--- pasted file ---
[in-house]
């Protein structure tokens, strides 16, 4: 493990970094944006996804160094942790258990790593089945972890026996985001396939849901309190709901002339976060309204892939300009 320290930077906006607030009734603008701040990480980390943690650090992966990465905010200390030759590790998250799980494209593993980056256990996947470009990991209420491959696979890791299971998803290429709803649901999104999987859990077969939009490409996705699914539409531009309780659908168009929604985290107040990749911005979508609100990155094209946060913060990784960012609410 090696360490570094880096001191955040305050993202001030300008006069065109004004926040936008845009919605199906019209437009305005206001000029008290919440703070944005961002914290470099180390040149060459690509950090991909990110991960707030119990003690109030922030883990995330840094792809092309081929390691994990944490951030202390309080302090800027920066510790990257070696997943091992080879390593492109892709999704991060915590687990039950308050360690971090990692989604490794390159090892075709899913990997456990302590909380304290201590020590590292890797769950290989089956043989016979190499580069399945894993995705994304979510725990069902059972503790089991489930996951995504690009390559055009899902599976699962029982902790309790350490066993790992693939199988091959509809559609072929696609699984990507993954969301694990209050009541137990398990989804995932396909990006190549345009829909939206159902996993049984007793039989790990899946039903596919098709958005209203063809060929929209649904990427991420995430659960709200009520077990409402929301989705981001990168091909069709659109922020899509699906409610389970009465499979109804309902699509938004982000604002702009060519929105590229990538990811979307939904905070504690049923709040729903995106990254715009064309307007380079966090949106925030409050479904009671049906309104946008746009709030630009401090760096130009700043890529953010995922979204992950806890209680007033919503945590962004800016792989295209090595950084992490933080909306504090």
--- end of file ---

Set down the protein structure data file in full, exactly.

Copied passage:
[in-house]
């Protein structure tokens, strides 16, 4: 493990970094944006996804160094942790258990790593089945972890026996985001396939849901309190709901002339976060309204892939300009 320290930077906006607030009734603008701040990480980390943690650090992966990465905010200390030759590790998250799980494209593993980056256990996947470009990991209420491959696979890791299971998803290429709803649901999104999987859990077969939009490409996705699914539409531009309780659908168009929604985290107040990749911005979508609100990155094209946060913060990784960012609410 090696360490570094880096001191955040305050993202001030300008006069065109004004926040936008845009919605199906019209437009305005206001000029008290919440703070944005961002914290470099180390040149060459690509950090991909990110991960707030119990003690109030922030883990995330840094792809092309081929390691994990944490951030202390309080302090800027920066510790990257070696997943091992080879390593492109892709999704991060915590687990039950308050360690971090990692989604490794390159090892075709899913990997456990302590909380304290201590020590590292890797769950290989089956043989016979190499580069399945894993995705994304979510725990069902059972503790089991489930996951995504690009390559055009899902599976699962029982902790309790350490066993790992693939199988091959509809559609072929696609699984990507993954969301694990209050009541137990398990989804995932396909990006190549345009829909939206159902996993049984007793039989790990899946039903596919098709958005209203063809060929929209649904990427991420995430659960709200009520077990409402929301989705981001990168091909069709659109922020899509699906409610389970009465499979109804309902699509938004982000604002702009060519929105590229990538990811979307939904905070504690049923709040729903995106990254715009064309307007380079966090949106925030409050479904009671049906309104946008746009709030630009401090760096130009700043890529953010995922979204992950806890209680007033919503945590962004800016792989295209090595950084992490933080909306504090």